Health

Newark, NJ, has a lead contamination problem in its water

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Child drinking water
Lead in drinking water is particularly dangerous for young children and fetuses. Even very low levels of lead in the early years of life can lead to learning disabilities, impaired blood cell formation and damaged nervous systems.
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Akihito Fujii/Flickr, CC BY 2.0

Hundreds of thousands of citizens may be at risk of lead exposure from their tap water in Newark, New Jersey.

The city recently started handing out water filters to some of its citizens after plans to replace the city's lead piping system stalled. The National Resource Defense Council has sued the city of Newark to force it to respond to its water contamination problems.

“Newark has pretty serious lead contamination, which has been going on for at least a couple of years,” says Erik Olson, the NRDC’s Senior Director of Health and Food. “We know that at least since January of 2017, the city had levels of lead that far exceed the EPA's ‘action level,’ as it's called. A lot of kids, especially, are being put at risk from that."

Newark is just one of the thousands of communities across the US still served by water systems that are in violation of federal lead standards, according to recent studies. The NRDC says more than 18 million people nationwide are at risk of lead exposure from their water. Exposure to lead in the womb or during early childhood has been linked to learning disabilities, lowered IQ, behavioral problems, school delinquency and even crime later in life. Some of these effects appear to be irreversible.

Scientists agree on one key point: There is no safe level of lead. Studies have shown that even very low levels of lead can cause harm to a child's brain, especially if the child is young and still developing.

The American Academy of Pediatrics recommends no more than one part per billion of lead in any school drinking water. The Environmental Protection Agency’s target for treating water is 15 parts per billion. In some areas of Newark, levels are currently running at about 51 parts per billion, Olson says.

Like many older cities, Newark has thousands of water service lines made from pure lead. These are the pipes that connect the water main in the street to people's homes.

“The problem, of course, is that lead is poisonous and when water runs through the pipe, it's sort of like drinking your water through a lead straw,” Olson says. “Estimates are that as many as six million to 10 million homes in the US are served by these lead pipes. And because the city of Newark isn’t treating its water correctly to make sure it is not corrosive, that corrosive water is leaching lead out of the pipes — and even out of indoor plumbing — and contaminating the tap water in many homes across the city.”

In Newark, schools have installed filters in order to try to reduce students’ exposure to lead. And now, after NRDC sued the city on behalf of local citizens, Newark has started to offer water filters to about 40,000 households across the city. “The filters are not being offered to everyone in the city, which is a big problem, but we're hoping that they’ll get filters for everybody until they actually fix the [underlying] problem,” Olson says. “Everybody at risk should be protected.”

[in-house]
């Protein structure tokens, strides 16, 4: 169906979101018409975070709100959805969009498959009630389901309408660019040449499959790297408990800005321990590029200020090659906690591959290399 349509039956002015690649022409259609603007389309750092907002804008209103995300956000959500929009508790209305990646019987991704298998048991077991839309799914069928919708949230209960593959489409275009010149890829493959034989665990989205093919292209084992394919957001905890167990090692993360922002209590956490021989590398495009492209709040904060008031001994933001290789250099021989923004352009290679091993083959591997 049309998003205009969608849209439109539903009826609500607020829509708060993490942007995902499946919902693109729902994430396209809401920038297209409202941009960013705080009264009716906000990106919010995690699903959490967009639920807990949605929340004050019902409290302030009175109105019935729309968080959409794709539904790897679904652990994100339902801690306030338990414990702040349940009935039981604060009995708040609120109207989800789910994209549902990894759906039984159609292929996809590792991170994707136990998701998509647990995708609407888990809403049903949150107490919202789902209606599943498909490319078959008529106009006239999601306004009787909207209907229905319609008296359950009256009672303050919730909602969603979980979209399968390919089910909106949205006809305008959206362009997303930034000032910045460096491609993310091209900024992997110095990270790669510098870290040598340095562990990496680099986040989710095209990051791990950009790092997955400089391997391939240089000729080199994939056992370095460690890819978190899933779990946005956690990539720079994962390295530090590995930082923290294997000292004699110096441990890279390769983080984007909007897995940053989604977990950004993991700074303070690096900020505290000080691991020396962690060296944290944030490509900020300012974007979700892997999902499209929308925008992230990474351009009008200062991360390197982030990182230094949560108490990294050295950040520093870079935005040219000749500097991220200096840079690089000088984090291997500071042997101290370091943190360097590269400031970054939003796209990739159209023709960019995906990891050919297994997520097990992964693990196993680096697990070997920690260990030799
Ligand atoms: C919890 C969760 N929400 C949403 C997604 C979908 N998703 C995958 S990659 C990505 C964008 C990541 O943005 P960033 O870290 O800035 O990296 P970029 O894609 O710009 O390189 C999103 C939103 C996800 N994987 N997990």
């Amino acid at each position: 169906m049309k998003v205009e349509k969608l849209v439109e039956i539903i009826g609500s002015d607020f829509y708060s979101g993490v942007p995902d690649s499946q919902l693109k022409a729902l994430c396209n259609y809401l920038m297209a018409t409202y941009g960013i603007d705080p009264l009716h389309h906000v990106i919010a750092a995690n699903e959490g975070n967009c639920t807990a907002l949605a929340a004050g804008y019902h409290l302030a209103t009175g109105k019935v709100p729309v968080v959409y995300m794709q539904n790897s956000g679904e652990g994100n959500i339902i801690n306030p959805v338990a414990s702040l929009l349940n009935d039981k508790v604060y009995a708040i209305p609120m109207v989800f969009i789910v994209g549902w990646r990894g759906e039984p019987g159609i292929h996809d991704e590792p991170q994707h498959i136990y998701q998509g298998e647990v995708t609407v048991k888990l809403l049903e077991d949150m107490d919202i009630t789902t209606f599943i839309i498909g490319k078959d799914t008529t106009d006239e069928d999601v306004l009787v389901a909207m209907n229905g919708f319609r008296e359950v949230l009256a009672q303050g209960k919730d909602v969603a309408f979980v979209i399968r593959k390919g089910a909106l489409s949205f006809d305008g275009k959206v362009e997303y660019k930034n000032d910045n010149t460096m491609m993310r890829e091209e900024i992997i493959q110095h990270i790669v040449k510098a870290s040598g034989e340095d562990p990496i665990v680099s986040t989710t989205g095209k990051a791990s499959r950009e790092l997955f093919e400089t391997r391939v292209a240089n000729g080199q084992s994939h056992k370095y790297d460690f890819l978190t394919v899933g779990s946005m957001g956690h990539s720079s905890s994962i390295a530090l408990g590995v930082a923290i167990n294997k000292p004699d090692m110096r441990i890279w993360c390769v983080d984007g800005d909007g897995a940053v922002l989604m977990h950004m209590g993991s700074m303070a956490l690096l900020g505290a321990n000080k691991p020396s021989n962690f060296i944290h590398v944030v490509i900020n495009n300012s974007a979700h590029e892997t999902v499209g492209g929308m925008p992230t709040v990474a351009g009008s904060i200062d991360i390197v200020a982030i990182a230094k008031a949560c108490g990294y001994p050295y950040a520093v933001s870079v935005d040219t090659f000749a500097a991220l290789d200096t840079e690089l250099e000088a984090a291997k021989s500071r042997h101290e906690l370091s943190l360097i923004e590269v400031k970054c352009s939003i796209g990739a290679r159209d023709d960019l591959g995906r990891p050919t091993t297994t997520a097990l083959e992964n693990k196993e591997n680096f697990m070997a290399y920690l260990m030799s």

For the vast majority of homes, however, filters are only a temporary measure, Olson says. To protect its citizens over the long term, Newark needs to do two things: First, it needs to treat its water so it doesn't leach lead out of lead pipes; secondly, they need to pull all the lead pipes out of the ground. “Even a corrosion-control treatment is not a full solution to the problem,” Olson notes. “People can continue to be exposed to lead until the pipes get pulled out of the ground.”

Digging up streets, pulling out a huge network of lead pipes and putting in new pipes is expensive, but some cities have already done it and others are beginning the process, Olson says.

“You don't actually have to dig up the entire street and the entire front lawn [anymore],” he explains. “There are now newer technologies in which you can just dig a small pit at each end of the lead service line and pull a new pipe through while you pull out the old lead pipe. It's much cheaper and more efficient.”

But cost is not the only issue facing state government officials, Olson says. In some cases, city officials, water utilities and anti-regulatory forces apply political pressure on state agencies not to bring enforcement action. They also push for cuts to EPA’s budget and to state environmental agency budgets to limit enforcement resources. This has created a culture, Olson says, in which cities and utilities “can violate safe drinking water rules with impunity.”

An NRDC survey of violations and enforcement actions found that only three percent of violations nationwide faced any threat of penalties. “I think that sends a pretty clear signal,” Olson says.

On a hopeful note, Olson points out that many newly elected members of Congress have spoken out about this problem and want to invest in the country’s drinking water infrastructure.

“We know it's going to cost billions of dollars to fix these lead contamination problems and other drinking water contamination issues,” he says. “I think there's a good chance, especially if the public pushes hard, that infrastructure legislation could address this issue and could help pay for pulling these lead pipes out of the ground. So, stay tuned.”

This article is based on an interview that aired on PRI’s Living on Earth with Steve Curwood.

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